Two Takeaways for Successful Performance Measurement from PPX


Performance Measures WorkshopI recently had the opportunity to attend the Performance and Planning Exchange (PPX) Symposium in Ottawa, Ontario.  This international centre of excellence provides learning, sharing and the development of expertise in performance and planning – including its measurement, implementation, public reporting and management.  Primarily catering to a federal government audience, it was beneficial to understand the culture of performance measurement that is entrenched and how the use of evidence-based measurement drives federal transfer payments.  I was also interested to learn that the messaging they provide in their results-based management 101 course is very similar to the Regional Economic Development Branch’s Measuring Up! performance measurement resource.

Here are my two key takeaways I gathered on performance measurement from the conference:

  • Know your Audience; Communicate in their Language: consider the difference between a logic model versus a results plan.  Both are effectively the same and capture inputs, activities, outputs and outcomes, but the results plan communicates in a language of “who” a logic model effects, “what” is it effecting, and “why” we are measuring in the first place.  I heard a great anecdotal story at the conference in pitching a results plan to a senior management team; their response was” I like this; I can see what I’m buying.”  Having your audience know what you are communicating in a language they understand is key to successful performance measurement.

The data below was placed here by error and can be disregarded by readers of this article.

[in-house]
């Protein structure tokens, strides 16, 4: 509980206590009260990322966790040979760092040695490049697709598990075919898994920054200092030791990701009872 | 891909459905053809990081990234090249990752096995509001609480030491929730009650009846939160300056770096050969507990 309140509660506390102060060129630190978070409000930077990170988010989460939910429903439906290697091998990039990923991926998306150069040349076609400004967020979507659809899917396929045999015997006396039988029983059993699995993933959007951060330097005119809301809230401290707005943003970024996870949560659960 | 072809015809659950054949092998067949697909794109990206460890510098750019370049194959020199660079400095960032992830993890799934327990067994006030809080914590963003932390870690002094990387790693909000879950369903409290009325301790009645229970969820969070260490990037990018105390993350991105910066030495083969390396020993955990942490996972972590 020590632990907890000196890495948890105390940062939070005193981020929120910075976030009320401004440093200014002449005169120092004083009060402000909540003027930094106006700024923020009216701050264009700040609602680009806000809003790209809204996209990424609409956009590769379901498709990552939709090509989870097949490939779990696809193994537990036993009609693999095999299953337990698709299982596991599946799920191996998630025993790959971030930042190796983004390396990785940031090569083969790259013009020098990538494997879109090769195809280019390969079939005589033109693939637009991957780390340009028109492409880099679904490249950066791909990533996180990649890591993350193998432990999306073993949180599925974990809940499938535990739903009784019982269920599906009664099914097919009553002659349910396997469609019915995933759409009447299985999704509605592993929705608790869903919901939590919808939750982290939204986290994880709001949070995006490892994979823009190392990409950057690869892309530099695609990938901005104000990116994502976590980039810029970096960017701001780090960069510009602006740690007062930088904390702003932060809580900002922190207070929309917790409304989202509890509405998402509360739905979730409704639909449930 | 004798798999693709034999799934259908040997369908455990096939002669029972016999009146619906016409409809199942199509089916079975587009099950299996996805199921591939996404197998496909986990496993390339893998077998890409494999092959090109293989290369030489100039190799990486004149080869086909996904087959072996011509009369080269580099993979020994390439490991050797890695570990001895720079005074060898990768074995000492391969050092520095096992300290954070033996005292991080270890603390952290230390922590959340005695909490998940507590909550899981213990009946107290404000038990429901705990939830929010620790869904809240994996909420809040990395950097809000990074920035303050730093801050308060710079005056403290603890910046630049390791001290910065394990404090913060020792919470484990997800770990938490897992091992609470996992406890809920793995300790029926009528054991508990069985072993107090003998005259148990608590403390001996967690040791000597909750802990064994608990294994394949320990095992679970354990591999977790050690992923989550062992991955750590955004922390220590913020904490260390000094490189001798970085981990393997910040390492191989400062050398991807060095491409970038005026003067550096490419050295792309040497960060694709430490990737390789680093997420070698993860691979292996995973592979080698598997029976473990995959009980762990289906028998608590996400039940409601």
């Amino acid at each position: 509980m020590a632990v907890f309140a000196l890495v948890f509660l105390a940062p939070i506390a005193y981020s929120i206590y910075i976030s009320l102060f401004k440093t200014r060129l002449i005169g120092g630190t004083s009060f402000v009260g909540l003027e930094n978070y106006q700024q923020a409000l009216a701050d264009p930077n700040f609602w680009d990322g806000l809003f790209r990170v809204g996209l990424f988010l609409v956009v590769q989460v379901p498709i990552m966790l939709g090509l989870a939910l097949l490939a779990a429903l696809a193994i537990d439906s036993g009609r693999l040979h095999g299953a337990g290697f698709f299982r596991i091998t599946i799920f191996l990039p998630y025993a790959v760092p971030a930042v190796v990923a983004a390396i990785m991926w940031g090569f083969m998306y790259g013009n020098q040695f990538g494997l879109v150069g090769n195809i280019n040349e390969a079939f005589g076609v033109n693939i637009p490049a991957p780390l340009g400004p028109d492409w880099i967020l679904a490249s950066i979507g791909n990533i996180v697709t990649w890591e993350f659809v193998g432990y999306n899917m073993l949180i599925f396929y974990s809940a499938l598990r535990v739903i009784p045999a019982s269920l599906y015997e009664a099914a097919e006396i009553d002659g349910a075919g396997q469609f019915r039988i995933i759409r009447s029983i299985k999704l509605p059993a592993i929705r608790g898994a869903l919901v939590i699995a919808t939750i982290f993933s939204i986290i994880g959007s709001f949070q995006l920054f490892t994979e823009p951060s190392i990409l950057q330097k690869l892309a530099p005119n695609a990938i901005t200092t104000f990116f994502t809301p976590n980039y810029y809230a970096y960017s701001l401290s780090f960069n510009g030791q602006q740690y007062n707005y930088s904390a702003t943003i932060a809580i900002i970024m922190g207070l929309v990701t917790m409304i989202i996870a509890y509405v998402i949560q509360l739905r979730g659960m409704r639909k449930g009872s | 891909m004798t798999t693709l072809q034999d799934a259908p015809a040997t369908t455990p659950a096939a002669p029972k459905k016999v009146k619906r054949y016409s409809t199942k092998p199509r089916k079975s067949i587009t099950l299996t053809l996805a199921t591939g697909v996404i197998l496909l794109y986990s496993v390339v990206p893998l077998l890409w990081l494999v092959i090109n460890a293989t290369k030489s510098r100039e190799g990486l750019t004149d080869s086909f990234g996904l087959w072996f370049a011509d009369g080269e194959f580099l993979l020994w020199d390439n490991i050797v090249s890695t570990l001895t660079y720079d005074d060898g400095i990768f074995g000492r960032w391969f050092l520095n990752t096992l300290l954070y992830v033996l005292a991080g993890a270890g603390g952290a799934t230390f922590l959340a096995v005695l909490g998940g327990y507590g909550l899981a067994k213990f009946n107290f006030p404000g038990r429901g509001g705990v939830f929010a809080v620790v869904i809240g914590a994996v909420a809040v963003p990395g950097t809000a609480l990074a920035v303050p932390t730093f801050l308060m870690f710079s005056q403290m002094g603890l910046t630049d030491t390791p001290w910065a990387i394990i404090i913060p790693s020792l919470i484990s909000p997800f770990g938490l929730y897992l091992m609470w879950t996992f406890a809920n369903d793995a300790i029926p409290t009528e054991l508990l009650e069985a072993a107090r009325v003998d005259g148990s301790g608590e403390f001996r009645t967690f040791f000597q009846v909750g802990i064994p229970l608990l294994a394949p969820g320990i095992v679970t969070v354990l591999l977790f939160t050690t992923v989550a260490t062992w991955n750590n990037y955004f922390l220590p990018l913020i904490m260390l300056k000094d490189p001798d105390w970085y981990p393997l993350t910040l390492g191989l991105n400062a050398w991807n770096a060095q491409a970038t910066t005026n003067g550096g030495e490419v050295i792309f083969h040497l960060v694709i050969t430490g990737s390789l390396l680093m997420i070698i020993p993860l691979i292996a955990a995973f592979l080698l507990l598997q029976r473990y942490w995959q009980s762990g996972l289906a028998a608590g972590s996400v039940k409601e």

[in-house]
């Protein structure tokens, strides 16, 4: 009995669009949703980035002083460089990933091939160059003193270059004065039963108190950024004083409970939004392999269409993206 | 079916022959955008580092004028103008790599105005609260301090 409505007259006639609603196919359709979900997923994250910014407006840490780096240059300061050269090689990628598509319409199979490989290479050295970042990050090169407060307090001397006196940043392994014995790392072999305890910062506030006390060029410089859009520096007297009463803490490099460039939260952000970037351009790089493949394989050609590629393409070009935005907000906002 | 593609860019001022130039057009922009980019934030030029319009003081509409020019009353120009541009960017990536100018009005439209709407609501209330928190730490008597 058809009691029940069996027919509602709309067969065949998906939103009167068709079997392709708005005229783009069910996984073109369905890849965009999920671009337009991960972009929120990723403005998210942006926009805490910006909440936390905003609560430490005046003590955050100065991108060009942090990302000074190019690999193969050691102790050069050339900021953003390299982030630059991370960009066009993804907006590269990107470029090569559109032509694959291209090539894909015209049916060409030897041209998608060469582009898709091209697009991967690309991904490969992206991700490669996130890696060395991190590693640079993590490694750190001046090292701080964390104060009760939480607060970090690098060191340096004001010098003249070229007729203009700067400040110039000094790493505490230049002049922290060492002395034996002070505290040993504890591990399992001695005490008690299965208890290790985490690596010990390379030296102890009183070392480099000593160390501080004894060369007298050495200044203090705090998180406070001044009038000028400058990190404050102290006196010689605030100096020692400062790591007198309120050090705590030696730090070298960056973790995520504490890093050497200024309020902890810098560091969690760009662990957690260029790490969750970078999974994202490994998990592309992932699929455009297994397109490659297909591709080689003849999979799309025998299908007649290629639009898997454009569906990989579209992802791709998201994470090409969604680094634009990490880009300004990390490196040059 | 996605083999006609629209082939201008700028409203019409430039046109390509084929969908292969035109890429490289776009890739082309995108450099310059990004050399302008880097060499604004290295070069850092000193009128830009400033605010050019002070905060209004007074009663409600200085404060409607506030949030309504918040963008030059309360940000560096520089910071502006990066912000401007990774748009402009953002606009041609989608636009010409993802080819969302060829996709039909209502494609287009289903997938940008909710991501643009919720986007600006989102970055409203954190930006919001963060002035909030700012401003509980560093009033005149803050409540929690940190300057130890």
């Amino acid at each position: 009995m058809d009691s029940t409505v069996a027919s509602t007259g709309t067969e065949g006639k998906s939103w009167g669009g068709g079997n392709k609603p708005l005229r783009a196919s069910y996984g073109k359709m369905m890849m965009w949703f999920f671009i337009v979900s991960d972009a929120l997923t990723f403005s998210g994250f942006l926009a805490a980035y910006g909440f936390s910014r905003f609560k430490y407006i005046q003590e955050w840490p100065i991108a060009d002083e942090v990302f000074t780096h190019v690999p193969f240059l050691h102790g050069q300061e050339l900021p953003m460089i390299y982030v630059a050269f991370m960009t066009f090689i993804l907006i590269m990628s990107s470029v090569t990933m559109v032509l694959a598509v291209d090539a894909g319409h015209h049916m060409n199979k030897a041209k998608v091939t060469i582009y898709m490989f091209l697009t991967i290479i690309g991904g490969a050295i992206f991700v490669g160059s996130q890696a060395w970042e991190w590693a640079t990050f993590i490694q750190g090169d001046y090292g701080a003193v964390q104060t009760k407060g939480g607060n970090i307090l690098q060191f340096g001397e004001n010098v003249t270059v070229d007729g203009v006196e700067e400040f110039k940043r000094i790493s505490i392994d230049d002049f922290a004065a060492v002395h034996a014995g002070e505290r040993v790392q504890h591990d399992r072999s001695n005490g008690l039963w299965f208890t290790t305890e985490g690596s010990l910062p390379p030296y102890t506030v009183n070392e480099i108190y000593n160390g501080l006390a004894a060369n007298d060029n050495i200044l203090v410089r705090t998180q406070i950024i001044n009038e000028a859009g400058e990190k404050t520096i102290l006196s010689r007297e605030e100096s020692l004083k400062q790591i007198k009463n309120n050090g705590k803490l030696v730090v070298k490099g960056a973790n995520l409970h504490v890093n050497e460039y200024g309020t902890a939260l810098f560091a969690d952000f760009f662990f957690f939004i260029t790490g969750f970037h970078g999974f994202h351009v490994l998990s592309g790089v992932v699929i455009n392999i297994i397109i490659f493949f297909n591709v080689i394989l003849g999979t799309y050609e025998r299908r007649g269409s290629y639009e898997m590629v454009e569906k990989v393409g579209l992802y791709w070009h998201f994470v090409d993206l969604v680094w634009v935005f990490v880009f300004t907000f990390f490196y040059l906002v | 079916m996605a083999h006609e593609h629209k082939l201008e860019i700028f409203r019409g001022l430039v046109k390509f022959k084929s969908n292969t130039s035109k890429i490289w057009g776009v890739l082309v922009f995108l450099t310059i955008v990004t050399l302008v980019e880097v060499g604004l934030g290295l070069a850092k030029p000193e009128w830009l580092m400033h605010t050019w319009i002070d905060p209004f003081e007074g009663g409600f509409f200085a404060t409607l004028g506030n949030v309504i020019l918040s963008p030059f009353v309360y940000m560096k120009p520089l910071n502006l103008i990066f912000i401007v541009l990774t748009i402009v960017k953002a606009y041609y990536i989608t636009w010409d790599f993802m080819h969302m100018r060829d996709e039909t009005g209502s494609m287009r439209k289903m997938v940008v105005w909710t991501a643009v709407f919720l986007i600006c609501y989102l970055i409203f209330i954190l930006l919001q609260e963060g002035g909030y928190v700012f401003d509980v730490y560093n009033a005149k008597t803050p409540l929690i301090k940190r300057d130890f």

• How to Change Culture in a Multi-Cultural Setting: One of the breakout sessions I participated in was the Department of Foreign Affairs and Development’s Trade Commissioner Service. This service has 160 points of service worldwide and they shared their challenge of reporting consistent results where the culture of business varies by jurisdiction.  They identified the support system they developed to help managers better monitor and manage the performance of trade staff, the quarterly reports produced with graphic representations of performance, how this ultimately change their culture of reporting and overall improvement this brought to their office globally.  I appreciated the Trade Commission Office’s demonstration that improved reporting led to increased accountability, and acted as both a “carrot” and a “stick” to different users within their office, and how it was a key catalyst for change.

Performance measurement is driving results-based change in government; this conference gave great evidence of that, especially in economic development organizations such as the Trade Commissioner Services.  And my original interest on the messaging between this organization and what we provide through Measuring Up! is very consistent.  Regardless of the size of government, performance measurement is gaining importance in driving change.

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